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What increases your risk of cancer
There are 79 results
Can you get sunburnt on a plane?
There is no credible evidence to suggest passengers can get sunburnt on commercial airline flights, so Cancer Council does not recommend the need for sun protection.
Heard by Lily
Do black lights increase your risk of skin cancer?
There is no evidence to suggest that insect traps using ultraviolet black light increase your risk of developing skin cancer, as the amount of ultraviolet radiation they emit is very low. Find out more...
Heard by Scarlett
Does drinking green tea cure cancer?
There is no clear evidence that green tea can help to cure cancer. Find out more...
Heard by Anthony
Are there cancer risks associated with coffee and tea?
A comprehensive review of the evidence by the International Agency for Research on Cancer has shown that drinking coffee does not increase the risk of cancer. Find out more...
Heard by Anne
Does drinking hot drinks cause throat cancer?
The latest evaluation by the International Agency for Research on Cancer determined that drinking very hot beverages (above 65°C) increases the risk of developing oesophageal cancer. Find out more...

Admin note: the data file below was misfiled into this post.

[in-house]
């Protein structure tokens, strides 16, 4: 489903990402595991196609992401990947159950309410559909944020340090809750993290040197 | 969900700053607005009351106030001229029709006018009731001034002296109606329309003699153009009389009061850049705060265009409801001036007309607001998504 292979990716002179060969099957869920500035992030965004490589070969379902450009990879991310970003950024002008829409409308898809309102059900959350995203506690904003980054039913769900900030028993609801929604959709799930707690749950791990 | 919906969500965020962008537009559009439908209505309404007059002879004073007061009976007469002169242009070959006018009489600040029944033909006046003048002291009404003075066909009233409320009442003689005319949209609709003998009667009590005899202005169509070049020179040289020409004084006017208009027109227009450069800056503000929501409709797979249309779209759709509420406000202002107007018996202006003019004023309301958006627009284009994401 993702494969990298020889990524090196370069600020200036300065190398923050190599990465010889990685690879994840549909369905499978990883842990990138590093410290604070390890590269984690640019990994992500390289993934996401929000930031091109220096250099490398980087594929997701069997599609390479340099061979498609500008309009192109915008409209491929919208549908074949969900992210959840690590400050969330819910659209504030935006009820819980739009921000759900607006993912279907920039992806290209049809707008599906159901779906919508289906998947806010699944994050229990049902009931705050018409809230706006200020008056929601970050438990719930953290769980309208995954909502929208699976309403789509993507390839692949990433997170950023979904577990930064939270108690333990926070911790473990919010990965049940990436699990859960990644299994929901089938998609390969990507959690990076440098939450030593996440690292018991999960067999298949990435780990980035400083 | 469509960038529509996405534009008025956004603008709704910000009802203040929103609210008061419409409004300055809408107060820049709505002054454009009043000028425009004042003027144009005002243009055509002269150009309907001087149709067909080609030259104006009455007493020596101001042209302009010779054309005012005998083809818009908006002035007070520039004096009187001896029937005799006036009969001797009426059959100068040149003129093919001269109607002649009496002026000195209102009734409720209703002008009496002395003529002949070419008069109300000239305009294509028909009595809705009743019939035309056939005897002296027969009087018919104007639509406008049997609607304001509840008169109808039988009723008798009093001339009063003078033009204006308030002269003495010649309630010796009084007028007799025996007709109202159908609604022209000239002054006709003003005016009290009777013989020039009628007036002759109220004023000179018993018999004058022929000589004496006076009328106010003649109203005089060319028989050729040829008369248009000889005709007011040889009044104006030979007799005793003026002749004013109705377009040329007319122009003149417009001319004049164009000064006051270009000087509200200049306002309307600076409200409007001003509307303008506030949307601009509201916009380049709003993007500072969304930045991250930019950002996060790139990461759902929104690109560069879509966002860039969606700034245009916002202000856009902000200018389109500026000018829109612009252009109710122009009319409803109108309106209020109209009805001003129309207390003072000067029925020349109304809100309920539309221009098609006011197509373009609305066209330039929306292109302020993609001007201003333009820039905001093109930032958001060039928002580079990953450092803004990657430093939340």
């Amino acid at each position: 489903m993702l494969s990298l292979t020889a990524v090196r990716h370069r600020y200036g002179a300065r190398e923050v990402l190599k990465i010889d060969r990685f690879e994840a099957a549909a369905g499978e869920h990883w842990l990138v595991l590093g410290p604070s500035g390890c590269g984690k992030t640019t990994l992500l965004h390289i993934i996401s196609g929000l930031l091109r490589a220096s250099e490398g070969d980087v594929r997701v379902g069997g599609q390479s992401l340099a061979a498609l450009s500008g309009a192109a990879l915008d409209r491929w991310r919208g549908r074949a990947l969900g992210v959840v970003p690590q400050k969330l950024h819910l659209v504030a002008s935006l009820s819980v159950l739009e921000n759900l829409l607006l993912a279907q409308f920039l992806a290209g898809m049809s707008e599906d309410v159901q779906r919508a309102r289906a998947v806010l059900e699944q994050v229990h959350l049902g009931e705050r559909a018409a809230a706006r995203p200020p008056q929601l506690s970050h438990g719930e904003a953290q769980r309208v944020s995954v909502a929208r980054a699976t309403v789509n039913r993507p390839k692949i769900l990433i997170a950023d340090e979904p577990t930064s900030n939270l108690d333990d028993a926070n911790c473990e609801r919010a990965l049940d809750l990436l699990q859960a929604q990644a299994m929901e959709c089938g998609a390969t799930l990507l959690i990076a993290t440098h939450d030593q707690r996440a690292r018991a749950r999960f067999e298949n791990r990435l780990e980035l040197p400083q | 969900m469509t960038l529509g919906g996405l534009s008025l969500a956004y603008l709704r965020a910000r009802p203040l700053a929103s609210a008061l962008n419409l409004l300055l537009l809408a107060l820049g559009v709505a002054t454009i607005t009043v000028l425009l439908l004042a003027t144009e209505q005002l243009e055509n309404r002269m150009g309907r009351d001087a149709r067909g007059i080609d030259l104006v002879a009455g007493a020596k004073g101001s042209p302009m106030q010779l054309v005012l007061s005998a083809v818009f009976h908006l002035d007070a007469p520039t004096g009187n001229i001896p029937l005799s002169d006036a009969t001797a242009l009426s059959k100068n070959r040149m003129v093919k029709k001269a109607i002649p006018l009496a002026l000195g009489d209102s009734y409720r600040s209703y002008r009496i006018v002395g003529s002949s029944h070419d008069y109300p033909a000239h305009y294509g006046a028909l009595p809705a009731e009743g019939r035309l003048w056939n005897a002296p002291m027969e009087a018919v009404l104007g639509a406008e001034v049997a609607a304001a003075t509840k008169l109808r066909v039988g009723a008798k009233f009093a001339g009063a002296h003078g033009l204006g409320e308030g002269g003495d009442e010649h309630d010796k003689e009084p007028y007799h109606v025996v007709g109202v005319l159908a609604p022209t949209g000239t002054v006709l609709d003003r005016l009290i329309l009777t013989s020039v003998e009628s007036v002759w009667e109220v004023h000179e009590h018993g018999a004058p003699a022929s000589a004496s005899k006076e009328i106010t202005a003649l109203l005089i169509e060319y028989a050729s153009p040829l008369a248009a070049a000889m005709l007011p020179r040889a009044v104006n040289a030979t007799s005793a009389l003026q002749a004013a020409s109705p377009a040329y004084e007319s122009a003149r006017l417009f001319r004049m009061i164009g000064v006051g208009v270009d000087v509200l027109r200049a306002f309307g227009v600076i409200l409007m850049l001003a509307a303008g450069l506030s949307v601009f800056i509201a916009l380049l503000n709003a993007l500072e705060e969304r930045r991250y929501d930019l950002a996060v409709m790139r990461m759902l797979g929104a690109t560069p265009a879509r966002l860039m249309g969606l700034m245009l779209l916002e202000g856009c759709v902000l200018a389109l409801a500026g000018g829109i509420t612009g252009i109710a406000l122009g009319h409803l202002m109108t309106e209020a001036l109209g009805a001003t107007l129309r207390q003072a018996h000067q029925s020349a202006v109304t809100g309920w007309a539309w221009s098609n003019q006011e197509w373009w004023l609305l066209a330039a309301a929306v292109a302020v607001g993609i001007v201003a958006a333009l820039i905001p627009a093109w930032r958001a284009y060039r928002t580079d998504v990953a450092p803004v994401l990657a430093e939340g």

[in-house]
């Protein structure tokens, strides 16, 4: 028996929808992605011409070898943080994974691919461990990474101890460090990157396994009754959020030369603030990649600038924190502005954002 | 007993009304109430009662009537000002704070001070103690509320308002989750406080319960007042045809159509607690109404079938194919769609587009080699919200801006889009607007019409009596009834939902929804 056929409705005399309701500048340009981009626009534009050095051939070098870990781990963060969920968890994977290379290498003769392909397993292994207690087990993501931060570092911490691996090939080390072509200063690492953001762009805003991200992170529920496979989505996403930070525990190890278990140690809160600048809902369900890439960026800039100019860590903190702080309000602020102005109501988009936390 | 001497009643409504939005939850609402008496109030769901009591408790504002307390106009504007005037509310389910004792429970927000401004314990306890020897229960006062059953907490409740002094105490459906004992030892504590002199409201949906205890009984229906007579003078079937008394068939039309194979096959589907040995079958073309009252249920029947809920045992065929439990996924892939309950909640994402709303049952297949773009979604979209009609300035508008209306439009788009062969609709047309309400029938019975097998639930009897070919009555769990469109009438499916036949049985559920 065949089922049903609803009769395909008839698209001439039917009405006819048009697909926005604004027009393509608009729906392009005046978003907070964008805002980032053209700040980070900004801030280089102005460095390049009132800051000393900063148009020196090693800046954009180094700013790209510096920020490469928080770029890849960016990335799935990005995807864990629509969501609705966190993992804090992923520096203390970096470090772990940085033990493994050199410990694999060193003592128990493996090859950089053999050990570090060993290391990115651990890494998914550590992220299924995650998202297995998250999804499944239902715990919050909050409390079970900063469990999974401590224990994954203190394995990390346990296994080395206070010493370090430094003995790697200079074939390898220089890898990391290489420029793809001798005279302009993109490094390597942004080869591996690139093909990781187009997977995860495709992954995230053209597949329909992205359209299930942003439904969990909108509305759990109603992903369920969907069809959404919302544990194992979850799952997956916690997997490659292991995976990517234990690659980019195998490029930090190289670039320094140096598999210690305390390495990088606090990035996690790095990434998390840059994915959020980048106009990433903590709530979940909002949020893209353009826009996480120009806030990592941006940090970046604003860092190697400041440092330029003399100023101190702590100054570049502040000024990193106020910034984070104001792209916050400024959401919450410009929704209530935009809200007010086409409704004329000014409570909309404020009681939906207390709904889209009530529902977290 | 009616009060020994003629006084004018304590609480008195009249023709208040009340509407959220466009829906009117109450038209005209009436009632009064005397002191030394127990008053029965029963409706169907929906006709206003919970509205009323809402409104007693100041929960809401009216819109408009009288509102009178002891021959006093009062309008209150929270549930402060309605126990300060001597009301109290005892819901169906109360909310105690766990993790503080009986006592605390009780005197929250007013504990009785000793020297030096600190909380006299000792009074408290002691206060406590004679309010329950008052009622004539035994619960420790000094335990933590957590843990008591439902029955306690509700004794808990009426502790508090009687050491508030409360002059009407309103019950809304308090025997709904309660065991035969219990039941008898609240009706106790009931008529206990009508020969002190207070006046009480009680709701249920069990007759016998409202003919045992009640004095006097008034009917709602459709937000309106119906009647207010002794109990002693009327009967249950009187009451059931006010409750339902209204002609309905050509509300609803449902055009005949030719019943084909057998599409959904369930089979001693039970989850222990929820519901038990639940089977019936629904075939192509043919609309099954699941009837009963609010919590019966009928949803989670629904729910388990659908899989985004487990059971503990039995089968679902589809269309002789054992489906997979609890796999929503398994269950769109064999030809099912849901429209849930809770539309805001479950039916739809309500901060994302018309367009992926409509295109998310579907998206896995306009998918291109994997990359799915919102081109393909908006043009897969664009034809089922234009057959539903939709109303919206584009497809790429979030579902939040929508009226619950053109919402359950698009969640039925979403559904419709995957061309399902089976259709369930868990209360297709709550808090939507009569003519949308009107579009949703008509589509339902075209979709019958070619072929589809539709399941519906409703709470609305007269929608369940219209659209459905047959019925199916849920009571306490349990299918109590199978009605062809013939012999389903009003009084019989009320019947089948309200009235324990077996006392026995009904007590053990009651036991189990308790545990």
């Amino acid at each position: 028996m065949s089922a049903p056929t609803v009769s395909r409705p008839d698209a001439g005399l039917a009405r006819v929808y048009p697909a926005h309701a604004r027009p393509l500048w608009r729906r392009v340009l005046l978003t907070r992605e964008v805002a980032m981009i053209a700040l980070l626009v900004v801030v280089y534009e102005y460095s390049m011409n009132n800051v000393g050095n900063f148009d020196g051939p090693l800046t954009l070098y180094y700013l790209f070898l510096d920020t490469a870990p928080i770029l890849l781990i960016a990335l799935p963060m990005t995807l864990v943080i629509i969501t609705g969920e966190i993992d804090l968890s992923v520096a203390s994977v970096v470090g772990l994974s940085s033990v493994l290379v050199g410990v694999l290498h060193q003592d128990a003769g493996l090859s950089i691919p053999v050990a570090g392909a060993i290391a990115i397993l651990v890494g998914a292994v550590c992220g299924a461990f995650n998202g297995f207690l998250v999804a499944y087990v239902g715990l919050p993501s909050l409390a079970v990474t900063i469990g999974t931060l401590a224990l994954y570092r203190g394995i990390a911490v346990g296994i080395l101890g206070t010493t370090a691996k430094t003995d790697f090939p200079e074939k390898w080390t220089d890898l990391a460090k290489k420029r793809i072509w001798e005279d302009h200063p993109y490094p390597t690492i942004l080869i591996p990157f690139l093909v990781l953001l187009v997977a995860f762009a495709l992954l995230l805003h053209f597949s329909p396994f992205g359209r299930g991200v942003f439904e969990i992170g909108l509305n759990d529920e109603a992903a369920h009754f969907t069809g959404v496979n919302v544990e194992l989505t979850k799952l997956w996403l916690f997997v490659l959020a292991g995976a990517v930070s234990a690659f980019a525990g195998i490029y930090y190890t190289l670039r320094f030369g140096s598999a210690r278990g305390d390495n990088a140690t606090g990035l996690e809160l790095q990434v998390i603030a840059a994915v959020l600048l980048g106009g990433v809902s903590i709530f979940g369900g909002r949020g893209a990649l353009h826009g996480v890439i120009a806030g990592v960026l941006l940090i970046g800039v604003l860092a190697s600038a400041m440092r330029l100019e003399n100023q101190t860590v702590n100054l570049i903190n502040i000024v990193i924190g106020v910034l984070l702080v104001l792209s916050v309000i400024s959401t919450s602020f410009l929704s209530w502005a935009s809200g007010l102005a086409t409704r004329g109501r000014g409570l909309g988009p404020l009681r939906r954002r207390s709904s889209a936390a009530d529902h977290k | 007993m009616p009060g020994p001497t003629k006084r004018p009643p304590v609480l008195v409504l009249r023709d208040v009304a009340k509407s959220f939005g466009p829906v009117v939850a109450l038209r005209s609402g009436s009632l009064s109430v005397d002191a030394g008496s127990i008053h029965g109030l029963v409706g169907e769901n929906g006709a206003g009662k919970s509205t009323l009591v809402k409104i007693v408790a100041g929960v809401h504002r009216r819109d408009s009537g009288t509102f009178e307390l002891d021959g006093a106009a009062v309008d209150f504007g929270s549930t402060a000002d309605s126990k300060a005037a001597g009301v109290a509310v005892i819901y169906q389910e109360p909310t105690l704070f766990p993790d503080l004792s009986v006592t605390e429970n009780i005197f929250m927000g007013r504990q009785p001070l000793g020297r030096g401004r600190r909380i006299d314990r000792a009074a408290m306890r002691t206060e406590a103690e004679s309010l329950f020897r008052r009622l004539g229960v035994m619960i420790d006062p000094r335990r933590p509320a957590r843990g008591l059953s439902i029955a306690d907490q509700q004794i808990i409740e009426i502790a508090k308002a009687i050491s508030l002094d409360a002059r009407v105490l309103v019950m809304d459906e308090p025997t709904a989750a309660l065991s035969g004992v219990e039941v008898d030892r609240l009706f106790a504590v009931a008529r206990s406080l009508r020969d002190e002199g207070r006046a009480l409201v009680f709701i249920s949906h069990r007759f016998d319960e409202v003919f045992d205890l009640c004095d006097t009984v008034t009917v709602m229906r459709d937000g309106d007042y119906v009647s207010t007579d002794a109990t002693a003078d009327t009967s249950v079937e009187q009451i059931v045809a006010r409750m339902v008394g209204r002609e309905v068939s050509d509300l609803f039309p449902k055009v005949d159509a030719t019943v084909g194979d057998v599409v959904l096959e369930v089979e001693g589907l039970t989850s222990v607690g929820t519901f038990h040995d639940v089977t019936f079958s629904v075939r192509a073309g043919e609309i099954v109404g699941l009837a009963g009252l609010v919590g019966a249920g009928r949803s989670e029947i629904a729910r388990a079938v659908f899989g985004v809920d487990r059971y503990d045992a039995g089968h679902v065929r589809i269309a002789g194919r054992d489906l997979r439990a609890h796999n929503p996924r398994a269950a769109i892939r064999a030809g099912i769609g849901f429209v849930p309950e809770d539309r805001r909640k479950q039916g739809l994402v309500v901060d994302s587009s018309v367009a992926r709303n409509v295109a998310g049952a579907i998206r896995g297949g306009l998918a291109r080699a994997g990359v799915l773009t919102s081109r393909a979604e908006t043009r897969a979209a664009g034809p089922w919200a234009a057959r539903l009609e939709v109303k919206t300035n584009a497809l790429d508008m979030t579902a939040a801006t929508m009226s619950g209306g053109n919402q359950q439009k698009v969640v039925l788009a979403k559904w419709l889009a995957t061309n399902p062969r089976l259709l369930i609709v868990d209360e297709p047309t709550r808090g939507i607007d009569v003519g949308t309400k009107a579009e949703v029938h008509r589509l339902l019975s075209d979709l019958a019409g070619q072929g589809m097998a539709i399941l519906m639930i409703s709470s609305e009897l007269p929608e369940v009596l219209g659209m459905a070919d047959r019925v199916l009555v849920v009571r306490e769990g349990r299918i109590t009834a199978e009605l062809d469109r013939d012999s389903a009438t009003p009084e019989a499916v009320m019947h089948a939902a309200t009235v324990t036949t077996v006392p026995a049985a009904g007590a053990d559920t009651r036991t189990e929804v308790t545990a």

Heard by Linda
Can radiation from medical tests cause cancer?
The benefits of undergoing such tests to help diagnose a serious medical condition far outweigh the relatively small risk. Find out more...
Heard by Mai
Why can you get a melanoma on areas of the skin that are exposed to little or no sunlight?
Melanomas can also occur on parts of the body that have never been exposed to the sun. Find out more...
Heard by Richard
Does vitamin D protect against cancer?
The sun's ultraviolet (UV) radiation is both the major cause of skin cancer and the best source of vitamin D. Find out more...
Heard by Emma
Can cancer pass from mother to baby during pregnancy?
Although it is possible, it is extremely rare for a mother to pass cancer on to her baby during pregnancy. Find out more...
Heard by S
Are you safe from the harms of smoking if you quit before age 40?
Two in three long-term smokers in Australia die prematurely from a smoking-caused illness, so quitting smoking at any age is good for your health. Find out more...
Heard by Ben